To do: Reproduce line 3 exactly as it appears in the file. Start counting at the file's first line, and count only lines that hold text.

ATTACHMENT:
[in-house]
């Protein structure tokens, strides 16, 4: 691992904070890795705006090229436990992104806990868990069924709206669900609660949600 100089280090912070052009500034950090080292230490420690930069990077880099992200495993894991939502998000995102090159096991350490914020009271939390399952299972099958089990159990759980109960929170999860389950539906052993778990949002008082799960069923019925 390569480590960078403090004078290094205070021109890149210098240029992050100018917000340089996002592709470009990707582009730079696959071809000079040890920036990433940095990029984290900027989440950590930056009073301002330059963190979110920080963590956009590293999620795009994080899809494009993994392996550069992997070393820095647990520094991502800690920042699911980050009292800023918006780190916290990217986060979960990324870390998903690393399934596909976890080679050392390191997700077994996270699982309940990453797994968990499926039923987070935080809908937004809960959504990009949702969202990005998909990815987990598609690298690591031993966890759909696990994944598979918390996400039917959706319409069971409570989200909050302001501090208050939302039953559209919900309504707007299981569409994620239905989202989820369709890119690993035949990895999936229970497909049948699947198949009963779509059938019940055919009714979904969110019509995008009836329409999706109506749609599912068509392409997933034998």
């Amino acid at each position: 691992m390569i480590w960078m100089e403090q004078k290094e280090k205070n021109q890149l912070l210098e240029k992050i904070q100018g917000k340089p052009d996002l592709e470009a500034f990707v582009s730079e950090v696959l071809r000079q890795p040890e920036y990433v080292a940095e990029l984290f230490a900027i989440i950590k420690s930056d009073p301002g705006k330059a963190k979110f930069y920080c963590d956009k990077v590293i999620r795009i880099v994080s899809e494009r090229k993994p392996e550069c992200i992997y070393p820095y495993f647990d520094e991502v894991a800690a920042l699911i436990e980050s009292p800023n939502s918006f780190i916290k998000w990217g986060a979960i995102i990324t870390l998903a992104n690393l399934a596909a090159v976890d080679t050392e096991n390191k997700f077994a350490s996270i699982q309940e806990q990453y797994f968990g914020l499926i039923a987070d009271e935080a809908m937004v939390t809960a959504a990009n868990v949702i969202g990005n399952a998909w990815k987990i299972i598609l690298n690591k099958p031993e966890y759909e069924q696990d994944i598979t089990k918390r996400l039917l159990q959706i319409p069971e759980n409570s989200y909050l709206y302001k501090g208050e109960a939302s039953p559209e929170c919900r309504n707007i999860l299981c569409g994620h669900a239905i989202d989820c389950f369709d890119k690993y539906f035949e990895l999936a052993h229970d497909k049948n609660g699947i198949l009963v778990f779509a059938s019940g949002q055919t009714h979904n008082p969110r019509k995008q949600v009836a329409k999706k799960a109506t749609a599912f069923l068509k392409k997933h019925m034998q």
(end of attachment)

């Amino acid at each position: 691992m390569i480590w960078m100089e403090q004078k290094e280090k205070n021109q890149l912070l210098e240029k992050i904070q100018g917000k340089p052009d996002l592709e470009a500034f990707v582009s730079e950090v696959l071809r000079q890795p040890e920036y990433v080292a940095e990029l984290f230490a900027i989440i950590k420690s930056d009073p301002g705006k330059a963190k979110f930069y920080c963590d956009k990077v590293i999620r795009i880099v994080s899809e494009r090229k993994p392996e550069c992200i992997y070393p820095y495993f647990d520094e991502v894991a800690a920042l699911i436990e980050s009292p800023n939502s918006f780190i916290k998000w990217g986060a979960i995102i990324t870390l998903a992104n690393l399934a596909a090159v976890d080679t050392e096991n390191k997700f077994a350490s996270i699982q309940e806990q990453y797994f968990g914020l499926i039923a987070d009271e935080a809908m937004v939390t809960a959504a990009n868990v949702i969202g990005n399952a998909w990815k987990i299972i598609l690298n690591k099958p031993e966890y759909e069924q696990d994944i598979t089990k918390r996400l039917l159990q959706i319409p069971e759980n409570s989200y909050l709206y302001k501090g208050e109960a939302s039953p559209e929170c919900r309504n707007i999860l299981c569409g994620h669900a239905i989202d989820c389950f369709d890119k690993y539906f035949e990895l999936a052993h229970d497909k049948n609660g699947i198949l009963v778990f779509a059938s019940g949002q055919t009714h979904n008082p969110r019509k995008q949600v009836a329409k999706k799960a109506t749609a599912f069923l068509k392409k997933h019925m034998q």